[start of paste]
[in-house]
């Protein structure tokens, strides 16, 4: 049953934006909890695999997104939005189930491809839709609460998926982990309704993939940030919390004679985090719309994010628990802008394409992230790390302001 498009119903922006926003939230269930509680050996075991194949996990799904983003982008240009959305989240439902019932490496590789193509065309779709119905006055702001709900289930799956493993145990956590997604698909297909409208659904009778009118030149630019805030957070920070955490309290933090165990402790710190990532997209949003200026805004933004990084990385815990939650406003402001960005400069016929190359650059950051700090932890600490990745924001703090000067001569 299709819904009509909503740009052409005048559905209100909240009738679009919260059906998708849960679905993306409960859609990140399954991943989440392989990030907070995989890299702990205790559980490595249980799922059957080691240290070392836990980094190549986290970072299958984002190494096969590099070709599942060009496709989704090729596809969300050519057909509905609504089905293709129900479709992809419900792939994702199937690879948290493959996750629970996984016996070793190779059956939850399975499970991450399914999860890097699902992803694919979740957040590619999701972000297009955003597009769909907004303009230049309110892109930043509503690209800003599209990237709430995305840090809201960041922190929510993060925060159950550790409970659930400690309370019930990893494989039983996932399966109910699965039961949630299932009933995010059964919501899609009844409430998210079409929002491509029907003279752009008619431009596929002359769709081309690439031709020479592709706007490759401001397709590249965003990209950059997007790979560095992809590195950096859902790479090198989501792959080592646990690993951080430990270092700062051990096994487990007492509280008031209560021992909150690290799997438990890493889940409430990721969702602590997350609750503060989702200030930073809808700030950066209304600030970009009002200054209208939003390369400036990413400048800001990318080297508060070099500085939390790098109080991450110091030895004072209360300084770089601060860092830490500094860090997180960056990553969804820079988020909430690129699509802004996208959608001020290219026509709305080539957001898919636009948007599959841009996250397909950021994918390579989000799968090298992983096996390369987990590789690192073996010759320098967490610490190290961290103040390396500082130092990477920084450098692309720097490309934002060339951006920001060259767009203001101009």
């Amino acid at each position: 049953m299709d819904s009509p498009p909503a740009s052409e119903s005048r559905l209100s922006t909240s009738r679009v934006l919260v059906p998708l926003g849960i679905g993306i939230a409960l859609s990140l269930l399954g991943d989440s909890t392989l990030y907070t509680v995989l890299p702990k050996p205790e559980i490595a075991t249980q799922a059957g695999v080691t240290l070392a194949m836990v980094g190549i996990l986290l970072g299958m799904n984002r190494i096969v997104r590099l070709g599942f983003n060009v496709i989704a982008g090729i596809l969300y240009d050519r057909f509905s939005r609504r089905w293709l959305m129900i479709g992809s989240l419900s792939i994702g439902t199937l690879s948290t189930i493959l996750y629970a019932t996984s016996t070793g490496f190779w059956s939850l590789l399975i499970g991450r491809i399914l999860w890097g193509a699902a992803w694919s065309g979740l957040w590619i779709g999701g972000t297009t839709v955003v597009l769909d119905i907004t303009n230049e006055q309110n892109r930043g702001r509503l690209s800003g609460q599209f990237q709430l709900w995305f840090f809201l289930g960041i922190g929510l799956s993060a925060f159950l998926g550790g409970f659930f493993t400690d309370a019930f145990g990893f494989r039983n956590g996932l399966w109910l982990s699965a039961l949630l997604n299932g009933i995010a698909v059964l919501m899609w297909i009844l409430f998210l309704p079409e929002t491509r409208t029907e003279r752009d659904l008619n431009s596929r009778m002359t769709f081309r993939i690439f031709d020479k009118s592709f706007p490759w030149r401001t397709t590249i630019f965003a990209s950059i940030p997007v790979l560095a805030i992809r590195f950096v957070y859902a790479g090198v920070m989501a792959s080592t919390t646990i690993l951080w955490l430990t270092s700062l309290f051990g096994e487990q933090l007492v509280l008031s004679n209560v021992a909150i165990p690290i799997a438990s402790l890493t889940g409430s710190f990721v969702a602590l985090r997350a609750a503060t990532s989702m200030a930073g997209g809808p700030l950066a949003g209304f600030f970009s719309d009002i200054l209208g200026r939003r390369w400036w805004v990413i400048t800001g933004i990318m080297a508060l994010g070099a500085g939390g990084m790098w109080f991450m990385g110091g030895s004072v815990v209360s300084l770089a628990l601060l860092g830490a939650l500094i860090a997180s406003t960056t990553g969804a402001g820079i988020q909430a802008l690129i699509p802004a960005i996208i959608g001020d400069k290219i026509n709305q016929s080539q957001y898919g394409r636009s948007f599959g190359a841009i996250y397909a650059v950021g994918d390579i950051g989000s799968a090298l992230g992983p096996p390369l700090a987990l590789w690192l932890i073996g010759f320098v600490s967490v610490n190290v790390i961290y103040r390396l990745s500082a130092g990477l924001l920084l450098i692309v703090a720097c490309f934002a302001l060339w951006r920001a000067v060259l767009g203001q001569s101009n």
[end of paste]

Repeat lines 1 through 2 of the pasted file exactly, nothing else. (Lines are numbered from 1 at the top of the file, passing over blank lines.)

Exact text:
[in-house]
């Protein structure tokens, strides 16, 4: 049953934006909890695999997104939005189930491809839709609460998926982990309704993939940030919390004679985090719309994010628990802008394409992230790390302001 498009119903922006926003939230269930509680050996075991194949996990799904983003982008240009959305989240439902019932490496590789193509065309779709119905006055702001709900289930799956493993145990956590997604698909297909409208659904009778009118030149630019805030957070920070955490309290933090165990402790710190990532997209949003200026805004933004990084990385815990939650406003402001960005400069016929190359650059950051700090932890600490990745924001703090000067001569 299709819904009509909503740009052409005048559905209100909240009738679009919260059906998708849960679905993306409960859609990140399954991943989440392989990030907070995989890299702990205790559980490595249980799922059957080691240290070392836990980094190549986290970072299958984002190494096969590099070709599942060009496709989704090729596809969300050519057909509905609504089905293709129900479709992809419900792939994702199937690879948290493959996750629970996984016996070793190779059956939850399975499970991450399914999860890097699902992803694919979740957040590619999701972000297009955003597009769909907004303009230049309110892109930043509503690209800003599209990237709430995305840090809201960041922190929510993060925060159950550790409970659930400690309370019930990893494989039983996932399966109910699965039961949630299932009933995010059964919501899609009844409430998210079409929002491509029907003279752009008619431009596929002359769709081309690439031709020479592709706007490759401001397709590249965003990209950059997007790979560095992809590195950096859902790479090198989501792959080592646990690993951080430990270092700062051990096994487990007492509280008031209560021992909150690290799997438990890493889940409430990721969702602590997350609750503060989702200030930073809808700030950066209304600030970009009002200054209208939003390369400036990413400048800001990318080297508060070099500085939390790098109080991450110091030895004072209360300084770089601060860092830490500094860090997180960056990553969804820079988020909430690129699509802004996208959608001020290219026509709305080539957001898919636009948007599959841009996250397909950021994918390579989000799968090298992983096996390369987990590789690192073996010759320098967490610490190290961290103040390396500082130092990477920084450098692309720097490309934002060339951006920001060259767009203001101009």